IUCN and SDF brought Thai PBS team to learn about climate change in community level
BANGKOK — A group of producers, news reporters, production teams, academic researchers and trainers pertaining to the Thai Public Broadcasting Service (Thai PBS) rendezvoused to East Thailand and Coastal Cambodia to learn about villagers’ climate change related problems on 22-26 April.
The media group directly sought out first hand information from Trat and Chanthaburi villagers to learn about the various problems climate change is imposing on their livelihoods and the environment. Thai PBS and IUCN have worked together previously, and have recently entered a MoU to promote environmental protection and climate change coverage.
“We are public media; therefore, our organization is for the benefit of the public. To serve the public interest, we cannot just get stories from other sources. We go to the origin to get information”, said Anothai Udomsilp, Director of Academic Institute of Public Media.
Representing an independent voice in media, Thai PBS has covered political, social and economic issues relating to the country. Recognizing that climate change is becoming an important topic to discuss, Thai PBS has looked to its partners, IUCN and SDF, for help with content provision in their coverage on nature, the environment, natural resources and climate change. Thai PBS will be able to provide information and research to the general public to raise their awareness especially if viewers face similar problems.
“This morning on the seashore, we had a forum with fishermen to exchange ideas. We learned the beach line has lost 30 meters in the last 3 years,” said Udomsilp.
Udomsilp predicts that coastal erosion, although not too urgent and serious now, will be a very serious topic for the future that will need response. Thailand has a coastline of 3,219 km, where in 2006, the World Bank Environment Monitor Report for Thailand measured that 600 km of coastlines experience erosion levels greater than one meter every year.
Based on the discussion with the villagers, the media will play a role of getting the information out to viewers and attract various agencies and partners to provide technical knowledge. Only though amalgamative efforts will problems unique to communities be addressed – and that can only start when the media educates the public and serves as a window for the people to learn what is going on in their backyard and in the world.
“We learn from this project because we see coastal erosion in Trat, Chanthaburi and Cambodia. We realized this is regional. We might have different level of erosions but same issue. I can use the information and pictures for our disaster program. The public knows more and more about climate change,” said Darin Klong-ugkara, news editor and anchor of Thai PBS’ program Learn to Live with Disaster.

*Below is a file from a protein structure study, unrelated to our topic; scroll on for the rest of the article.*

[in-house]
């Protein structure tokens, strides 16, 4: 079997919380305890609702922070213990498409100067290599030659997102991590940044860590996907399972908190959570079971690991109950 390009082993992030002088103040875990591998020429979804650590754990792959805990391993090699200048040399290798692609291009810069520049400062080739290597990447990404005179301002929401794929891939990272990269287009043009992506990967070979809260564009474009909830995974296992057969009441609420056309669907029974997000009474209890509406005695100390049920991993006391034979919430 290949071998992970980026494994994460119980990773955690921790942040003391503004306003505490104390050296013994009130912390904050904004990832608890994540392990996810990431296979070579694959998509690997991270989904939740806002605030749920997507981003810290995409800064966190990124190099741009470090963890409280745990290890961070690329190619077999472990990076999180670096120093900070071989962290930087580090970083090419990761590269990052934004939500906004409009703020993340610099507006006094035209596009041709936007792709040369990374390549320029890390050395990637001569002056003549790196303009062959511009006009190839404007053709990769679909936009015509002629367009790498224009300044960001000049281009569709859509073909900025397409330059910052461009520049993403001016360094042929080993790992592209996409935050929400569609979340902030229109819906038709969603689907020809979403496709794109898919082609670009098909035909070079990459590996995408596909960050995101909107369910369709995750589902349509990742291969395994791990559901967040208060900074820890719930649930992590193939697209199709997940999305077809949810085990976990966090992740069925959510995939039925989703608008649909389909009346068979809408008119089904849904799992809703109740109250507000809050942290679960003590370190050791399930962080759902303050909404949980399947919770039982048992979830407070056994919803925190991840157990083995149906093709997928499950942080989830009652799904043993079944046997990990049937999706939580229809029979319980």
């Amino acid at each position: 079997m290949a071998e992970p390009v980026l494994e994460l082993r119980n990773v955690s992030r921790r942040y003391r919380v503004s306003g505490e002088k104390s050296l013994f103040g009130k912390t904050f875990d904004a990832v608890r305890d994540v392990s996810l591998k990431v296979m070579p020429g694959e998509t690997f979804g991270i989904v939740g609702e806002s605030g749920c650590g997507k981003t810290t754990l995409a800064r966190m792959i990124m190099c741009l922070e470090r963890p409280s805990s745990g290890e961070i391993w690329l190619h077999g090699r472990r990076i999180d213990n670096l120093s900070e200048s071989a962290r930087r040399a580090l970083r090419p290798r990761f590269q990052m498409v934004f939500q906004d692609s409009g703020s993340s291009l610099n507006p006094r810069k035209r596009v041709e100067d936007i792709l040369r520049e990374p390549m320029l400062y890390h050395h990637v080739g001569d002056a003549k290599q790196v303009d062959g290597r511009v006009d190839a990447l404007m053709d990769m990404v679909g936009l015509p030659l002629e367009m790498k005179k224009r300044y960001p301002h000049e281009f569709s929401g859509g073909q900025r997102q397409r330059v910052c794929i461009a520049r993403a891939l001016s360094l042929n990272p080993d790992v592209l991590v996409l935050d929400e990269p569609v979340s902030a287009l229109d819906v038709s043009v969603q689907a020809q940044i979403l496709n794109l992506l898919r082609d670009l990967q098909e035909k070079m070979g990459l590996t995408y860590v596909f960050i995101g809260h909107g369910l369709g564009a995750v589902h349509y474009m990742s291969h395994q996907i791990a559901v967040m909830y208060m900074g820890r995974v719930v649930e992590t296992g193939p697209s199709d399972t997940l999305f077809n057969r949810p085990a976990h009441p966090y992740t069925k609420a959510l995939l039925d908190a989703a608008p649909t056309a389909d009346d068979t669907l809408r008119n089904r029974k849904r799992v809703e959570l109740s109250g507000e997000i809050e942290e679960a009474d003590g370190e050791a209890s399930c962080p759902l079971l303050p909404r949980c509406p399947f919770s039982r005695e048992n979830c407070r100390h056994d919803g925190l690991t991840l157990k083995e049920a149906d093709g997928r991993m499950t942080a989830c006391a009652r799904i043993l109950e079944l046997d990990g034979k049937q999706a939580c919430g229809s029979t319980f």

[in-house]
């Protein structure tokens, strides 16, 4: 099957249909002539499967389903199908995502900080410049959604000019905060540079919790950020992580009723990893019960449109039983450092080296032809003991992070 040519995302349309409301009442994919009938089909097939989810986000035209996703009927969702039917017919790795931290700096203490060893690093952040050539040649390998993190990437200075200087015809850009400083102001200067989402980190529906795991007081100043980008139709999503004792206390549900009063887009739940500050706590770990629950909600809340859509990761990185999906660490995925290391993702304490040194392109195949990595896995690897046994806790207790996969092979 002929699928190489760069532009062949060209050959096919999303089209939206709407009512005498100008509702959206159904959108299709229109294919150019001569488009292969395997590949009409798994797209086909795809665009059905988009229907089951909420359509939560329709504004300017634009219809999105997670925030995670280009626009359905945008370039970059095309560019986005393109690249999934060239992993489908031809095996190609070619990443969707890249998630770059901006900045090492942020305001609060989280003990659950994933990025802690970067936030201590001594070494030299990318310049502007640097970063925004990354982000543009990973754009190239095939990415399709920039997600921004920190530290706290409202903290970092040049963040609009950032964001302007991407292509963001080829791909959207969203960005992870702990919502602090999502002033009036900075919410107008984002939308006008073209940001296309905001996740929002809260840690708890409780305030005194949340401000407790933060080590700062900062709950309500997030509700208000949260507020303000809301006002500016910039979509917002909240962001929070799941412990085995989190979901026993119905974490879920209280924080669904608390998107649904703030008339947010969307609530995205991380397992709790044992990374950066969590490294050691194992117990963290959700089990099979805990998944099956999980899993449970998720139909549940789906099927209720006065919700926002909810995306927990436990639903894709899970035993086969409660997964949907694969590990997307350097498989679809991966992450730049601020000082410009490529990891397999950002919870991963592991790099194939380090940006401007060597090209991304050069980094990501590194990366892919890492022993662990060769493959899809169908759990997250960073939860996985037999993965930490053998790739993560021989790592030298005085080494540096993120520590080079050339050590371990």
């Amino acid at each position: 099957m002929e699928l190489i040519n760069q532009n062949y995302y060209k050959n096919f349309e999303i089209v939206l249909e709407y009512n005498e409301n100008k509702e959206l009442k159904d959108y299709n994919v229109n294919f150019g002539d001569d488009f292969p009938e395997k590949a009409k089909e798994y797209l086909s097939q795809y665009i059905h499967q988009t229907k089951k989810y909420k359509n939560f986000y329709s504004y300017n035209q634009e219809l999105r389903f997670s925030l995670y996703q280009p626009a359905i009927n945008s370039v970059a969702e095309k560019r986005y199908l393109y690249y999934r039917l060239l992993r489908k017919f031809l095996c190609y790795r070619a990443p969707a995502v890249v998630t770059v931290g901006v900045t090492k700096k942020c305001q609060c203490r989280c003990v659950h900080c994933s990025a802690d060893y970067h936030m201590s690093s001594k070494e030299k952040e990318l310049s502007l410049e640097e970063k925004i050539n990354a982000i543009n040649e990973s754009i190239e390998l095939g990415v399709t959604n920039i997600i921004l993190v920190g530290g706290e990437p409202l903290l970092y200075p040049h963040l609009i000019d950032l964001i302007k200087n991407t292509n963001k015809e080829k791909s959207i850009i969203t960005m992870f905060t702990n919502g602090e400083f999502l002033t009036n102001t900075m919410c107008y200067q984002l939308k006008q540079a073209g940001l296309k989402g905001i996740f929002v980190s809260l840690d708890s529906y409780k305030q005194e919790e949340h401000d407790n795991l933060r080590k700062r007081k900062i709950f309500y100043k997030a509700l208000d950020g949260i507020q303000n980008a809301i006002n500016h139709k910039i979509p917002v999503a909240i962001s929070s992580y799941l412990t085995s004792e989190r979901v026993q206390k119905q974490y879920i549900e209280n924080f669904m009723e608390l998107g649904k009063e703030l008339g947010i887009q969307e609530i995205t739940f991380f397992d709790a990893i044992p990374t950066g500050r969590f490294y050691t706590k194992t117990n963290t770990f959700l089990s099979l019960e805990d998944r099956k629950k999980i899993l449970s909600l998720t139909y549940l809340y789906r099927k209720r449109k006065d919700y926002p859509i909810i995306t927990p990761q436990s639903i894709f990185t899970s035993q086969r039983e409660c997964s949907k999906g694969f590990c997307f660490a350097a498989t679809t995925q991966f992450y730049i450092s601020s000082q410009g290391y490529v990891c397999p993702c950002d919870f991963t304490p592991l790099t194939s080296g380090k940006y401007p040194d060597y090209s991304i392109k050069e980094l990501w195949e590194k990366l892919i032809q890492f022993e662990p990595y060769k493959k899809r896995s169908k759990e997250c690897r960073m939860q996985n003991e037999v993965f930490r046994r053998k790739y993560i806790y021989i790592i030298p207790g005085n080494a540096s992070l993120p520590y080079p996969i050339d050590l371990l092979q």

Meanwhile, the villagers also enjoyed the exchange with the media. “We shared information about blue swimming crab banks, dolphin and coastal resource management. Such as the role of villagers when something bad happens to the dolphins,” said Kittapas Sreesangkajorn, manager of Mai Root crab bank and coordinator of the Mai root Endangered Marine Animal Rescue Network.
He added, “Media should help to bring the community’s message and problem out to the public. In the past, the media doesn’t help the villagers; they just come and get information from us. But Thai PBS comes and interviews us personally, directly seeing our problems; this will help us greatly.”
Udomsilp recognizes that the media plays a crucial role in informing the wider society to think about the villagers’ problems. “The problem might not be their problem today, but who is to say that this will not be their problem in the future. The issue can be broadcasted in various forms, depends on how each journalist translates what they hear into their presentation; some might produce documentaries or program their own way,” said Udomsilp.
Various Thai PBS programs were present, and each will be using what they learned from the field to better enhance their productions. The programs include Green Station, Citizen Journalists, Eat Am Are and Learn to Live with Disaster. Moreover, the Academic Institute of Public Media within Thai PBS was also present; they are a media training and technical expertise academy.
“After the big flood in 2011, people pay more attention to disasters and climate change. I believe that media has a chance to present about what people want and need to know more about,” said Klong-ugkara.
The growth of access to social media has been helping democratize channels of communication. “Thai PBS supports citizenship journalism. I think we should also put it here. Instead of relying on media and waiting for agencies, the villagers can discuss about their problems and use media. We must support them technically. People can voice their concerns, the voice of the voiceless,” said Udomsilp.
“Ultimately, we want to find ways to reach the public. We want to use Facebook and websites, such as what our village leader did, when she posted on Facebook about a private company that came to take some of our natural resources,” ended Sreesangkajorn.
This five day workshop was held in Chanthaburi and Trat of Thailand and Koh Kong in Cambodia.
By Lean Bayle Deleon, Sustainable Development Foundation